It was a beautiful afternoon, and the seas were perfect....so who could blame the boys for forgetting all their other plans when the opportunity came to go out in the boat fishing.
At first they did not seem to be having much luck. Then they had to stop for a while because Snoop had his hook caught on the bottom. As it happened, this was the very spot where the fish had decided to congregate, and they pulled up fish after fish, sometimes bringing up 5 trumpeter on 4 hooks!
In just one afternoon, the "new boy" Brandt said he caught more fish than he had caught in his whole life up until that time! Boy, was he pleased with his efforts!
They cleaned and filleted the catch back at Sput's. It took them quite a while, even allowing for the fact that it was thirsty work!
All the rest of us had to do that night was to cook it and eat it, which we did with great delight. The excess was put into the freezer. There will be plenty of fish meals coming up in the next week or two!
One of our favourite ways of enjoying fish is Tahitian Fish. There is usually a big bowl of it for any picnic or special occasion. Here is how we prepare it at Devon.
Take some fillets of firm white fish. My favourite is Kingfish. Cut it into fairly small diced pieces.
Soak it for a few hours in lemon juice. Some lime juice makes it really special. If you don't have either of these, white vinegar is not too bad as a substitute!
If you are in a hurry, keep forking through the fish and it will marinate quicker.
Once the fish is white (as if it had been "cooked") drain off some of the liquid and add coconut cream. Some Norfolkers add ordinary cream. Also add a selection of the following for colour, flavour and texture.
Salt and pepper, Chopped onion, parsley, chives, celery, cucumber, capsicum, grated carrot, chopped firm tomatoes.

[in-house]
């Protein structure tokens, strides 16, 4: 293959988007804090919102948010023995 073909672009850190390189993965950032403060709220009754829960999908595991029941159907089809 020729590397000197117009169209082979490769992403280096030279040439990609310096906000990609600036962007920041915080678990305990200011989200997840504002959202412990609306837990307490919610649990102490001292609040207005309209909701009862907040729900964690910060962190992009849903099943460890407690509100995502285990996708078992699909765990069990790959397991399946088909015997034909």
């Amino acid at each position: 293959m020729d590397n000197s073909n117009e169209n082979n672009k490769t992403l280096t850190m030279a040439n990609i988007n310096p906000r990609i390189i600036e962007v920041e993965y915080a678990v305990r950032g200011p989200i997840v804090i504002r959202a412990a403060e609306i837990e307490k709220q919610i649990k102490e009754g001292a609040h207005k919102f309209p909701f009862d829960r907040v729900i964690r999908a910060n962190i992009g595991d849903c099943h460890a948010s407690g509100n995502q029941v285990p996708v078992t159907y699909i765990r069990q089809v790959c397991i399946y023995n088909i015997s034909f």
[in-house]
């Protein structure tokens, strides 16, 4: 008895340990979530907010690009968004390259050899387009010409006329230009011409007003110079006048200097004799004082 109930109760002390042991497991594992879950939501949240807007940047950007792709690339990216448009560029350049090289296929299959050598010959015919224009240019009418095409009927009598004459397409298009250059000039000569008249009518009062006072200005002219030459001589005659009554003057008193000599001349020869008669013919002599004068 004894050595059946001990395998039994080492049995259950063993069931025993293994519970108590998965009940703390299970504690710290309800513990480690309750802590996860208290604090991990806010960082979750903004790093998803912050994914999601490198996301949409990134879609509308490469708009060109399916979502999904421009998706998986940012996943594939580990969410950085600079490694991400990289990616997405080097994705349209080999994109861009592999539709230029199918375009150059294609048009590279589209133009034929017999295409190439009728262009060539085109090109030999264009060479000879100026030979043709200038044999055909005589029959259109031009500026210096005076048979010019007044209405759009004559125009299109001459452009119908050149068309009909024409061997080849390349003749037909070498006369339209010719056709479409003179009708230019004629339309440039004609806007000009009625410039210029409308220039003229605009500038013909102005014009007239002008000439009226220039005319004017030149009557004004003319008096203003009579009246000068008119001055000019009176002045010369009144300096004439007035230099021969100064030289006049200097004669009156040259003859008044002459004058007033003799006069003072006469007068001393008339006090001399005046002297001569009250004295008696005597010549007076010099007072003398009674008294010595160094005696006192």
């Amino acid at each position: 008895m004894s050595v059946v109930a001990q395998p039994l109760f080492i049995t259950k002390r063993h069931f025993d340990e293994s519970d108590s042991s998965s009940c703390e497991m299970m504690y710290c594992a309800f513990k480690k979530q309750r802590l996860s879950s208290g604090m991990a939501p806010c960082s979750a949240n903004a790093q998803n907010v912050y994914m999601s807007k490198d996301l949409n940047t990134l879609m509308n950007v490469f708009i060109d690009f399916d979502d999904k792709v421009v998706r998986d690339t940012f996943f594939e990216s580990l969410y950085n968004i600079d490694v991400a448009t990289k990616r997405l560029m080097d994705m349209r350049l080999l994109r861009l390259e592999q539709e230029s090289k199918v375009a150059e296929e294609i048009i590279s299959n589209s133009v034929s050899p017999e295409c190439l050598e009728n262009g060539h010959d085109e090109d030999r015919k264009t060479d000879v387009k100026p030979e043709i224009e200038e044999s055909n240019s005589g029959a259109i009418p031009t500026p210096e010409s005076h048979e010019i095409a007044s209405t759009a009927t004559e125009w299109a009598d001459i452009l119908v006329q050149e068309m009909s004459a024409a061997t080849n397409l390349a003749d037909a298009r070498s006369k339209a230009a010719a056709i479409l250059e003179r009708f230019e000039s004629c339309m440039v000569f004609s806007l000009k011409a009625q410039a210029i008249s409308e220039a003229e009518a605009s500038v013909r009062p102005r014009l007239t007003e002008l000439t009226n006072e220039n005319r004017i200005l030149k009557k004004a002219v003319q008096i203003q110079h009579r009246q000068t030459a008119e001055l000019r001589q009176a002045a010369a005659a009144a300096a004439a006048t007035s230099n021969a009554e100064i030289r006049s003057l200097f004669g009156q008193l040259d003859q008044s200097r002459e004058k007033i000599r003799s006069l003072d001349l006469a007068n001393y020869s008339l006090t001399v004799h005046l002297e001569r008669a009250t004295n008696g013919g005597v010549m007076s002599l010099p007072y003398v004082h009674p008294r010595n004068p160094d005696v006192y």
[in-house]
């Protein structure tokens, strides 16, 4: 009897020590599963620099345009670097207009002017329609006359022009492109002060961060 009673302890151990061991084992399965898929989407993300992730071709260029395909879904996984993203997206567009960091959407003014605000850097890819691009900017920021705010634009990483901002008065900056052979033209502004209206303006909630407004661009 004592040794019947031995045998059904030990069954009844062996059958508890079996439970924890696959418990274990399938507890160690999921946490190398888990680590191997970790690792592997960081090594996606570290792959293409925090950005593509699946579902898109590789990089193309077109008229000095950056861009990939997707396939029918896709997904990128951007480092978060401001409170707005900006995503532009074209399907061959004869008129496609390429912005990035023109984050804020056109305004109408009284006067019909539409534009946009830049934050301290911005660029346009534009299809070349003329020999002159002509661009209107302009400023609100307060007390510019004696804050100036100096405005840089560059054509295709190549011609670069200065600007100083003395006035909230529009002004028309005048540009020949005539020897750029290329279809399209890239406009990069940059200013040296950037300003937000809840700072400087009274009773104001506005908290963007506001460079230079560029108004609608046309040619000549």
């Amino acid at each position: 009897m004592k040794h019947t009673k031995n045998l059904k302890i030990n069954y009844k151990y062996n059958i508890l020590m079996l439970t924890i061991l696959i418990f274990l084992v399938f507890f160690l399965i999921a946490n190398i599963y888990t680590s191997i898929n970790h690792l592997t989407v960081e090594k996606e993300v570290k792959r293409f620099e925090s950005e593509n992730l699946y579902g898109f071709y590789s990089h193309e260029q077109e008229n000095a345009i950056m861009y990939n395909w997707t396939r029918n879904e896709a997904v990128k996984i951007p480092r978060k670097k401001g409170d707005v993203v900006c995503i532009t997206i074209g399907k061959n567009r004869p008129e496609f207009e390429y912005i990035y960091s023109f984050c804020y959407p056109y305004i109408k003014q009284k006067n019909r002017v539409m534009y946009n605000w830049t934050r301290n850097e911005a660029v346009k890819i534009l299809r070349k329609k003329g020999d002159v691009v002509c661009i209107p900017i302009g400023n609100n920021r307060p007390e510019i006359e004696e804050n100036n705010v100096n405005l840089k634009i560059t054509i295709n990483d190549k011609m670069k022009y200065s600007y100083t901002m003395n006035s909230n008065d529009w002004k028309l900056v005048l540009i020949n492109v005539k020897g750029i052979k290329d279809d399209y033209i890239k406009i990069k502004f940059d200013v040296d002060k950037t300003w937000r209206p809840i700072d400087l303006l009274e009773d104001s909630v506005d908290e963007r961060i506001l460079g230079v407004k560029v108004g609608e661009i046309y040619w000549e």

I must confess to liking garlic in it, which I can either add when marinating, or else I am liberal with the garlic salt when seasoning.
Years ago, Paddy and the late Dick Cavill used to serve a form of this dish in their famous Garrison Restaurant here on Norfolk Island. It was called "Paddy's Aoli." They used to slice the fish into fine flat slivers. This is best done when the fish is somewhat frozen. The marinated slivers were arranged on a dish and served with Aoli (garlic mayonnaise.) I must confess that I usually use a commercial Aoli from a jar when I do this dish.
I am told that in a few decades, fish and chips will be a luxury, because we will have overfished our oceans. On the whole, our local fishermen are fairly responsible, imposing voluntary limits on their catches at certain times of year. But we know there are large foreign fishing vessels out there in our waters, and we do not seem to be able to do much about it. Let us hope the world comes to its senses so future generations of island people can continue to enjoy something fresh from their seas.
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